A petition started with ordinary loose-leaf paper, numbered from 1-200. A patient was on a mission to fill those spaces with enough signatures for Elizabeth Duquette to run the 2017 Boston Marathon. A strictly recreational runner, Duquette was unsure if she was up to the challenge.
A few days later, Duquette, a personal care attendant (PCA) in Ellison 18, learned that her patient had passed away before he could collect signatures. To honor her patient and other children living with cancer, Duquette is running as part of the Fighting for Kids’ Cancer... One Step at a Time team at MassGeneral Hospital for Children (MGHfC) in this year’s Boston Marathon. The team was founded in 1998 by Howard Weinstein, MD, chief of Pediatric Hematology and Oncology at MGHfC, to raise essential funds for pediatric cancer treatment and research.
“When he asked me about running the marathon, I said, ‘A marathon? I don’t think I can do that.’ Twenty-six-point-two miles was never in the plans,” said Duquette, a native of Chicago, Ill., and fourth-year student studying behavioral neuroscience at Northeastern University. “The first time I went back to Ellison 18 after he passed away, I was walking through the halls and I had this realization that I really did want to run the marathon. I signed up that same day and got my bib number shortly after.”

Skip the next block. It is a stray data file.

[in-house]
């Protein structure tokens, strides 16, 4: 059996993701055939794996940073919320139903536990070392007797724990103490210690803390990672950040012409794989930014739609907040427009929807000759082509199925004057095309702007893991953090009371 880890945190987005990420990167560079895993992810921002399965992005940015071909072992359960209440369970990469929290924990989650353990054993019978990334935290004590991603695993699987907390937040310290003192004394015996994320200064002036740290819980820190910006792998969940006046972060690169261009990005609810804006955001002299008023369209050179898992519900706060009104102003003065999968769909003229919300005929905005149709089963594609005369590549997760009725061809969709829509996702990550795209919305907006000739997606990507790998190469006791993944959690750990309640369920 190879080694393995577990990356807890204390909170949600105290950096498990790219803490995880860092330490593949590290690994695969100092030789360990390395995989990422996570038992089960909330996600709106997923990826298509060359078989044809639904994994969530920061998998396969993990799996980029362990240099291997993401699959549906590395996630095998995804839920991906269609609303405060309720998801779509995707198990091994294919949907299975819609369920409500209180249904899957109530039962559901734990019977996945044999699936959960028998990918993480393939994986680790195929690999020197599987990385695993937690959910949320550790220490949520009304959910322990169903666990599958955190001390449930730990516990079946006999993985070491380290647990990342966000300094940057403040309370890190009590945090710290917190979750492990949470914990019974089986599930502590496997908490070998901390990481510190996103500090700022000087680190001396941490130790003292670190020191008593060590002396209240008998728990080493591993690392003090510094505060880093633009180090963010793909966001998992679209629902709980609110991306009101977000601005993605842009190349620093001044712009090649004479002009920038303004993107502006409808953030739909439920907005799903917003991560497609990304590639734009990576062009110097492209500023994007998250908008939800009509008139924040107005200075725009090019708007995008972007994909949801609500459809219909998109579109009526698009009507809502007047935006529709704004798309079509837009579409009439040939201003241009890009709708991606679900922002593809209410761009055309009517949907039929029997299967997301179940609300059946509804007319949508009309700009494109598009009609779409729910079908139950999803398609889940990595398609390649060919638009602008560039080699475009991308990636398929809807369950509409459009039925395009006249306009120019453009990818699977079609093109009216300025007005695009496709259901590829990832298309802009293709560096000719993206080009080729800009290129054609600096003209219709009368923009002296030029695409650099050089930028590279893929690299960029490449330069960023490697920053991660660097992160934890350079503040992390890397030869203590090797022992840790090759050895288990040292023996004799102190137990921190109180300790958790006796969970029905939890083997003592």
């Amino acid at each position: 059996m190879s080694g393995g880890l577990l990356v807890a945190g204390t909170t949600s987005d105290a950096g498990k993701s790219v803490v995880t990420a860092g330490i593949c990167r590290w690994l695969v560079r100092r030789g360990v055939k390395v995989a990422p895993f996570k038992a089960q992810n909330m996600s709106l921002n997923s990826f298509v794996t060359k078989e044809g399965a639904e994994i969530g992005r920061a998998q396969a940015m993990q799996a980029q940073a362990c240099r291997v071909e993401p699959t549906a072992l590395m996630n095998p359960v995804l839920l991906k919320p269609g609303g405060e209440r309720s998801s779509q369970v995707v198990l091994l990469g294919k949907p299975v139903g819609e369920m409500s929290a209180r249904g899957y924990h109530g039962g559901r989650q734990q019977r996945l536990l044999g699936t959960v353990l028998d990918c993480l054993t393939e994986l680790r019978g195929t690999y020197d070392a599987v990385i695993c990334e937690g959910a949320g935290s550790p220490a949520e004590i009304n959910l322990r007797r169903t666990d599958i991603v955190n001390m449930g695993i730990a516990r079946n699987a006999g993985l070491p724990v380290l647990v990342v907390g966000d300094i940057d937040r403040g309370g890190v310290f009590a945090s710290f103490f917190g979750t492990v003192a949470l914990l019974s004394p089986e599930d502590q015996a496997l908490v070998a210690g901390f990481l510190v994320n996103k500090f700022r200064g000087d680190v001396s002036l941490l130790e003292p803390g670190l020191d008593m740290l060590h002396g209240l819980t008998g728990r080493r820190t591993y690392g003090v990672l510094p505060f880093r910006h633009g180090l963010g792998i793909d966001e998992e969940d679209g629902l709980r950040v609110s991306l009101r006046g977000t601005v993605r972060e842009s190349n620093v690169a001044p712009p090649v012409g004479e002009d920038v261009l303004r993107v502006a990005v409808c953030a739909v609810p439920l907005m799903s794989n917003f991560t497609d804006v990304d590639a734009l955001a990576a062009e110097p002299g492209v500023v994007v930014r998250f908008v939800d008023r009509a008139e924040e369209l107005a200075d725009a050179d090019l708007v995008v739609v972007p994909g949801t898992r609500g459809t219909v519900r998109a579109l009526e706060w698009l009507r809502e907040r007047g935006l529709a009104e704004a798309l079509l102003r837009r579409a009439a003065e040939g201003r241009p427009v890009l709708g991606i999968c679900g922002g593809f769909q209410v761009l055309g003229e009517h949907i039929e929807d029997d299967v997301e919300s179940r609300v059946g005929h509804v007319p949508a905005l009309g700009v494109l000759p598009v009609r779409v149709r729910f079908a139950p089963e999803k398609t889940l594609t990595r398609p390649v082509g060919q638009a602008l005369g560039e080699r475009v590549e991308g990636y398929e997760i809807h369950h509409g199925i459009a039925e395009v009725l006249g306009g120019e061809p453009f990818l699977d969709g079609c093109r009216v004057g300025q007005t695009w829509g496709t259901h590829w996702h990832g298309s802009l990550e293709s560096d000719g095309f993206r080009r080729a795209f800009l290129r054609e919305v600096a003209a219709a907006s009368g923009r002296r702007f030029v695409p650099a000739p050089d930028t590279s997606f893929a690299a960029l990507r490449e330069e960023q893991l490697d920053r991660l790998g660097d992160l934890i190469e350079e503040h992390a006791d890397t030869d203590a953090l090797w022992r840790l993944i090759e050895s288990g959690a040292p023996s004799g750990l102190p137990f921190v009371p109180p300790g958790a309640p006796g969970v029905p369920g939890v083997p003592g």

Duquette started training last spring when she became a PCA through Northeastern’s co-op program. “I’m up to 14 miles now, so I’m focusing on building up my endurance,” she said. “What I’ll be thinking about on race day is crossing that finish line, knowing that my efforts help support pediatric cancer care at the hospital. I did it myself and completed a marathon, which is such an accomplishment.”
When her patient started to collect signatures, Duquette remembers his motivation and joy in encouraging everyone, from nurses and doctors to fellow patients, to fill in his petition. “What I’ll always remember about him is how infectious he was in every sense,” said Duquette. “His personality, his smile, his laugh. He was such a bubbly, bright human being.”
That infectious energy is something that Duquette has taken to heart – and will take to the marathon route. “What I’ve learned from my patient and from training is, if you’re able to do something, you should,” she said. “Life is too precious and every mile is incredible.”